Groupon is still the fastest company to reach a billion-dollar valuation

Those were the days.
Those were the days.
Image: AP Photo/Mark Lennihan
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Last year, more than 100 startups reportedly joined the billion-dollar-valuation club, making these so-called unicorns not quite as rare as they once were. Larger funding rounds are pushing valuations way up and accelerating the rate at which unicorns are getting created.

Given this backdrop, it’s surprising that e-commerce site Groupon still stands as the fastest startup to achieve a billion-dollar valuation, according to research firm Pitchbook. Chicago-based Groupon cemented its unicorn status in 2010, a year and five months after its founding.

Groupon, which will report its earnings this afternoon after US markets close, benefited tremendously from the economic downturn when it launched in 2008 as a daily deals site. But its current market capitalization of $4.71 billion is a far cry from its $12.65 billion IPO in 2011. Groupon is currently transitioning from its old model to become an e-commerce company, recently launching a marketplace for retailers to sell their products at a discount. Following on last quarter’s mixed earnings, analysts expect the company to report earnings of one cent per share on $812.2 million in revenue.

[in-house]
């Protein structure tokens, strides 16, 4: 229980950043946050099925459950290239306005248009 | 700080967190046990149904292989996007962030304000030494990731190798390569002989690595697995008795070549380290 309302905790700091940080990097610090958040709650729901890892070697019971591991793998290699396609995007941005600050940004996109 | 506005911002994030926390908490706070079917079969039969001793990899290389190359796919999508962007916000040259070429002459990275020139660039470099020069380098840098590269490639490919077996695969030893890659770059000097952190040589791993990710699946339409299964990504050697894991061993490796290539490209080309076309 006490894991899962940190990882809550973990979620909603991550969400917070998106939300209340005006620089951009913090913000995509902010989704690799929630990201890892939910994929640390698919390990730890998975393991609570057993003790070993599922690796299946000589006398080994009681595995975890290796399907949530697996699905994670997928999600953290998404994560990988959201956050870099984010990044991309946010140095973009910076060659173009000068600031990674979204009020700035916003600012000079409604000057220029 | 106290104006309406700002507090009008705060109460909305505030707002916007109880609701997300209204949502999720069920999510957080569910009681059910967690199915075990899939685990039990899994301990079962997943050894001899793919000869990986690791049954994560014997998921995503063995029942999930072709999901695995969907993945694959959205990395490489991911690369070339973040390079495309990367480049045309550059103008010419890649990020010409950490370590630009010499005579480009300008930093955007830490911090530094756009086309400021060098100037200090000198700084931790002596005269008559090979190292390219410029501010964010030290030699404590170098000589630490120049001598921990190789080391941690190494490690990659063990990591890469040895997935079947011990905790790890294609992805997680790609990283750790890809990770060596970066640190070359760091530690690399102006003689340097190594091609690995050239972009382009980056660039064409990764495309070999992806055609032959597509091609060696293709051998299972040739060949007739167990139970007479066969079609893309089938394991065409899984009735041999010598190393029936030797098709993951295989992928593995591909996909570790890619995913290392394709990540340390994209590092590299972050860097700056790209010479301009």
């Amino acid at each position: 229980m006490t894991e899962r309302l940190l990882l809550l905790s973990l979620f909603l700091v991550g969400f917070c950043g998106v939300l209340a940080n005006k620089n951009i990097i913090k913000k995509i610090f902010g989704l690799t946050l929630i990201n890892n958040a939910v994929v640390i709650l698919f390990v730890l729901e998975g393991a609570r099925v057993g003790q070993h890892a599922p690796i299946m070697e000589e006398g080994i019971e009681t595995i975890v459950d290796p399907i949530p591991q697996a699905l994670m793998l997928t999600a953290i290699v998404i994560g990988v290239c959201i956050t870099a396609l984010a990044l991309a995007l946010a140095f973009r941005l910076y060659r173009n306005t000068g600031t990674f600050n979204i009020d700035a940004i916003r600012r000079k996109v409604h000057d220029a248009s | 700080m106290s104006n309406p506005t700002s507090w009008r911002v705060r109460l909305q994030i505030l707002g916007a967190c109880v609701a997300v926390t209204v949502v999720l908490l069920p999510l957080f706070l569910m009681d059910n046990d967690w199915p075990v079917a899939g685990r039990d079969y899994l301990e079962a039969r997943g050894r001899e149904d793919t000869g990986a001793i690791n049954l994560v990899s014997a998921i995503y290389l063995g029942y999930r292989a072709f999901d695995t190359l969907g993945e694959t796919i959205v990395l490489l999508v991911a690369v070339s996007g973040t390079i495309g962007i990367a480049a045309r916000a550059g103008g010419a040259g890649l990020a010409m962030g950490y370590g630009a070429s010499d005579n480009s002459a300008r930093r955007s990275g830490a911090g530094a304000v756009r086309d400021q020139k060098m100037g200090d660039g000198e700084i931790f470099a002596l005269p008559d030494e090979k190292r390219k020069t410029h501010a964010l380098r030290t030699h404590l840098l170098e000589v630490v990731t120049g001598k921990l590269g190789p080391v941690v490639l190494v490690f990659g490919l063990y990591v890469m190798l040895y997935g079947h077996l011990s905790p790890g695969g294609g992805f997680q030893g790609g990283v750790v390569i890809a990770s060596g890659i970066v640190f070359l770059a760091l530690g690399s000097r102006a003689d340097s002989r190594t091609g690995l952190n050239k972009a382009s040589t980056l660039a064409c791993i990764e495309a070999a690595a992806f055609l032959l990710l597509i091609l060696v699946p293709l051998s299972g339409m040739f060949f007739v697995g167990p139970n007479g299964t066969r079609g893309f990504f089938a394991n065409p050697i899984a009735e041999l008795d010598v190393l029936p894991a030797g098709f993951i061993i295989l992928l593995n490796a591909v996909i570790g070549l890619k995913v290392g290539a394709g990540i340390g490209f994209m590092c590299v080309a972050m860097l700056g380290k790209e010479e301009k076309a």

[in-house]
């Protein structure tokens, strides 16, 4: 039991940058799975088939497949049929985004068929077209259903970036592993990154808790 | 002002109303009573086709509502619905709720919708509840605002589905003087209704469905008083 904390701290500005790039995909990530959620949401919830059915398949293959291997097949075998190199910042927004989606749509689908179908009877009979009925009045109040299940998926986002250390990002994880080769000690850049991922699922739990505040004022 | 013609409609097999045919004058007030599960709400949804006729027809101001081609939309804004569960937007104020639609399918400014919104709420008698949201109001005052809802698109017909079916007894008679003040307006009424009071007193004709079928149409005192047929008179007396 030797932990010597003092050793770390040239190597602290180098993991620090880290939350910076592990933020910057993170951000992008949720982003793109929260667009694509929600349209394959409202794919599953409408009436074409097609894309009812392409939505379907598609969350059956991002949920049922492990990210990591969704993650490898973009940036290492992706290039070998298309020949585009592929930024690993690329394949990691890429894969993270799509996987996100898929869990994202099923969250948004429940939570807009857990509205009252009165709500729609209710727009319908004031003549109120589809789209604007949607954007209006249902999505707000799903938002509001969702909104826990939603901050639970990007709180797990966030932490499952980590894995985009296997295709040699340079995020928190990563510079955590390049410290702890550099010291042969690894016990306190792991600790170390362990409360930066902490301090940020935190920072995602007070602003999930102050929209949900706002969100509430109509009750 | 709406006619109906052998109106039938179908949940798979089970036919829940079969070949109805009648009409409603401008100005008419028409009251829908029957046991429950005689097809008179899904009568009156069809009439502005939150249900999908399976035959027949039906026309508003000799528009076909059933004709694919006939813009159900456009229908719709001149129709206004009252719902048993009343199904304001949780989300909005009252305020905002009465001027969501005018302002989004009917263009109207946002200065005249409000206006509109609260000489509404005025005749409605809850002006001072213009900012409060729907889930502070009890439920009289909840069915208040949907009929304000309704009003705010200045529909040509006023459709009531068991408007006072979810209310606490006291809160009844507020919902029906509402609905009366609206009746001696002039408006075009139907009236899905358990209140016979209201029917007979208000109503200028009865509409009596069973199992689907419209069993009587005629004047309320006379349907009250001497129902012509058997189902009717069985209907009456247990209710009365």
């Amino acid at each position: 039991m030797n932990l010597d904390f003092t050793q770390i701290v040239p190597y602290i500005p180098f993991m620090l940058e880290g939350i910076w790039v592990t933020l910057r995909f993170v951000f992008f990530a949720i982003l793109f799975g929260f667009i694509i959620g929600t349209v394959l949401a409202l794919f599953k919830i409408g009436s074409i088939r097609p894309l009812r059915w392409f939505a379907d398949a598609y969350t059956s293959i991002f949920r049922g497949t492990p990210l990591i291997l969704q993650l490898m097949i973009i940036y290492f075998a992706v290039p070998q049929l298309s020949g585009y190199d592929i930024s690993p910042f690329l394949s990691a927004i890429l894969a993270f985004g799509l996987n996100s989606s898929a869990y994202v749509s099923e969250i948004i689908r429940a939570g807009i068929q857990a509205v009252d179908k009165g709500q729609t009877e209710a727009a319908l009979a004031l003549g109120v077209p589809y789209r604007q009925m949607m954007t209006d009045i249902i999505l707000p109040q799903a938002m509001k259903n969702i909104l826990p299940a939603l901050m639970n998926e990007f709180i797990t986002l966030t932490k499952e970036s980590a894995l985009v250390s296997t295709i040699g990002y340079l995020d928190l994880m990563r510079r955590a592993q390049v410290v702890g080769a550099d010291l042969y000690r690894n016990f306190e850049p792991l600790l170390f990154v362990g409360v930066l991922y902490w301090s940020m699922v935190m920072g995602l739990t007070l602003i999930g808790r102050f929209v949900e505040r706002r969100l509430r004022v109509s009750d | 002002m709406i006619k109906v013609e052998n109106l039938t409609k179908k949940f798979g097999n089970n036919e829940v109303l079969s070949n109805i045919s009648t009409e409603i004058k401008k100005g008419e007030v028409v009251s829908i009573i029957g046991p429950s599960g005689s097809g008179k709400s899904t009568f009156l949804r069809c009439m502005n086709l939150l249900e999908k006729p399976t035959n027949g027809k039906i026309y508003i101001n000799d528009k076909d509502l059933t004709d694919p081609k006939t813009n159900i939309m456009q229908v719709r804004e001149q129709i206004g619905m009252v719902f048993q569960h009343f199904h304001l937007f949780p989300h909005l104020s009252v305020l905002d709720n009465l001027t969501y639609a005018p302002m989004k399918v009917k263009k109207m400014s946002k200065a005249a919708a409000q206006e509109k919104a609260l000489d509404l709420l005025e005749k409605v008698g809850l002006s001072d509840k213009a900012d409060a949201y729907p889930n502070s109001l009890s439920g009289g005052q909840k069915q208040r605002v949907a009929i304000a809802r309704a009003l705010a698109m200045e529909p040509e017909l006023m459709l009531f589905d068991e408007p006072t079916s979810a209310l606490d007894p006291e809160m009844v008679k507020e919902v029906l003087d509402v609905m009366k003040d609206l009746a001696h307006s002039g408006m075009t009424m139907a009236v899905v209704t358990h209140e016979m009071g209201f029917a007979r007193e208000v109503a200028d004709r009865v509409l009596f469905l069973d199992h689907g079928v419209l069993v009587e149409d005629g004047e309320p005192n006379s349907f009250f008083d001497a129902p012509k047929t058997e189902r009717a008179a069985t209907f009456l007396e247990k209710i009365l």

The list below shows the 10 tech companies that reached billion-dollar valuations the quickest. Such explosive growth isn’t necessarily a predictor of success. Aside from Groupon, Twitter (No. 6 on this list) has also been struggling in the markets lately, and Webvan (No. 9), a grocery-delivery service from the first dot-com boom, famously went bankrupt in 2001, two years after going public.

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For its analysis, Pitchbook looked at companies whose valuation hit a billion dollars following a funding round, and did not include startup exits. Though group chat software Slack recently made headlines for its $2.8 billion valuation (after gaining a $1.12 billion valuation last October), Pitchbook didn’t include it in its list of fastest-growing startups due to some technicalities. Slack was spun out of a gaming company called Tiny Speck, which was founded in 2009 (leftover VC money funded Slack’s early development.) Though Slack purports to be a little over a year old, that only counts the time since its public launch in February 2014. The team started working on Slack at the end of 2012, and the company released a private beta version in August 2013. All this to say: Slack’s technically older than it says it is.